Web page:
Raising taxes on the super wealthy is a hurdle that even the nation’s most left-leaning states have yet to overcome.
But that hasn’t discouraged a coalition of Democratic California lawmakers from trying again.
Assemblymember Alex Lee, a San Jose Democrat, has reintroduced a bill that would tax California’s billionaires at a rate of 1.5% starting in 2024. In 2026, those worth over $50 million would face a 1% tax.
“For far too long we’ve allowed income inequality to deepen and fester in this state and in this country, where the rich get wealthier and the middle class shrinks and falls further behind,” Lee said during a press conference Monday afternoon.
Lee cited a 2021 ProPublica investigation that concluded America’s ultra rich “effectively sidestep” the federal income tax system by amassing wealth in stocks and property, which aren’t taxed unless and until they’re sold. Many of the nation’s richest people pay a smaller effective tax rate than the average American.
AB 259, which Lee reintroduced last week, would not work like the usual income tax. It would target a person’s “worldwide net worth,” which includes “realized and “unrealized” assets like stocks, real estate, art and collectibles, farm land and offshore accounts.
If signed into law, the tax would generate about $21.6 billion in revenue and affect the top 0.1% of California households.
Enforcement would cost about $1.275 billion over the first four years, according to the bill. It creates “Wealth Tax Administration Funds” within the Franchise Tax Board and the Justice Department, which would be funded on an annual basis.
Supporters of Lee’s bill include several other Democratic lawmakers, along with labor groups like the California Federation of Teachers and the American Federation of State, County and Municipal Employees.
“This is not just about income inequality — it’s about addressing the billionaires who can afford to send themselves to space, but refuse to pay for our infrastructure, for our higher ed, for our education, for our children, for our hospitals,” said Assemblymember Liz Ortega, D-Hayward, one of the bill’s coauthors.
Democratic lawmakers in seven other states introduced similar legislation on Thursday as part of a coordinated effort.
But that plan would not prevent the richest Californians, such as Elon Musk, from moving to states like Texas and Florida that have no personal income tax. Musk changed his personal residence to Texas in 2020 and recently relocated Tesla’s headquarters from Palo Alto to Austin.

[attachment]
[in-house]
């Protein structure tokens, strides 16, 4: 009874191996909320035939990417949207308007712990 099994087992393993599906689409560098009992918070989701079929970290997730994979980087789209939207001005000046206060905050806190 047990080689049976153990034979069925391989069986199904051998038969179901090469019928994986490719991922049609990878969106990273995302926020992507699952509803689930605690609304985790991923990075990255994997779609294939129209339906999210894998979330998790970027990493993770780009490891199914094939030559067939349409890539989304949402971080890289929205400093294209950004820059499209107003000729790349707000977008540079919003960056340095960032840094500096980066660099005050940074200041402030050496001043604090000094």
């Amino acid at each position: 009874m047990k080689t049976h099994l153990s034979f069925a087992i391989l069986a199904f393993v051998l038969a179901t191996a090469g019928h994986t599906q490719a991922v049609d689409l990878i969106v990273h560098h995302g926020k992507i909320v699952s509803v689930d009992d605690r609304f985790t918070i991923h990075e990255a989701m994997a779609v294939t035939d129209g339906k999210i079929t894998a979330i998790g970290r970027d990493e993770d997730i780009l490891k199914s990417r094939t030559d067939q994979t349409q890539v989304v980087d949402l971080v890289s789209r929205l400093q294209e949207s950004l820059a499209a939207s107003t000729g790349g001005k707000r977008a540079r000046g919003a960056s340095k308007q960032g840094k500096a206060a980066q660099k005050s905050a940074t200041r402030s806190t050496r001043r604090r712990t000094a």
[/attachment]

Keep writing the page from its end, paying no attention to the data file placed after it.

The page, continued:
“We are trying to build pressure, one state at a time, to enact these policies and then roll them up to the national level,” Lee said.
Lee expressed hope that the multi-state coalition would increase support for the bill within the Capitol. He also cited a poll of nearly 500 Californians that found 80% agreed that “the ultra-rich should pay what they owe”.
Still, such a wealth tax faces long odds even in a Democratic stronghold like California. Lee’s attempt last year gained little traction and wasnever put to a vote.
In order to raise taxes by over 0.4%, Lee and his coauthors introduced an constitutional amendment that would eliminate the 2/3 majority vote required to pass tax increases. Voters would have to approve that amendment on the 2024 ballot before the wealth tax could take effect.
The Howard Jarvis Taxpayers Association expressed greater concern about the constitutional amendment than the wealth tax bill itself.
“ACA 3 would gut Proposition 13,” said spokesperson Susan Shelley in a statement. “It would allow the Legislature to raise taxes with a simple majority vote instead of the constitutionally required two-thirds vote established by Prop. 13.”
Gov. Gavin Newsom’s office did not respond to a request for comment Monday. He has condemned as “fiscally irresponsible” previous proposals to tax the rich. Last year Newsom strongly opposed Proposition 30, which would’ve funded electric vehicles subsidies and wildfire suppression through a 1.75% tax on income over $2 million.
In 2012 and again in 2016, Californians voted to increase taxes on those earning more than $250,000 a year.
Critics said that raising taxes even further on the rich would cause them to leave California and take critical revenue with them. Since the wealthiest residents earn much of their income from capital gains, California’s revenues often reflect the health of the stock market and fluctuate widely from year to year.
The California Taxpayers’ Association said the measure might prompt lawmakers to consider raising taxes on middle-and lower-income earners if the wealthy move out of California.
“Even if just a few of the top earners leave the state, that can create a major revenue loss that will then either require the state to cut back programs, or there will be calls to raise taxes on everybody else,” said David Kline, spokesperson for the organization.
Kline also emphasized how difficult enforcement would be. The state would likely have to hire an undetermined number of auditors, appraisers and lawyers to ensure compliance with the law. Valuing one-of-a-kind assets, like original artwork and other collectibles, would be challenging and time-intensive.
“It’s absurd on a practical level,” said Sanjay Varshney, professor of finance at Sacramento State University and chief economist for the Sacramento Business Review. “It’s a futile exercise in wishful thinking.”
Lawmakers on Monday sidestepped questions seeking specifics about how the policy would be enforced. Instead, Lee pointed out how if the state was able to appraise millions of Californians’ houses, it should be able to accurately appraise a few thousand wealthy residents’ high-value assets.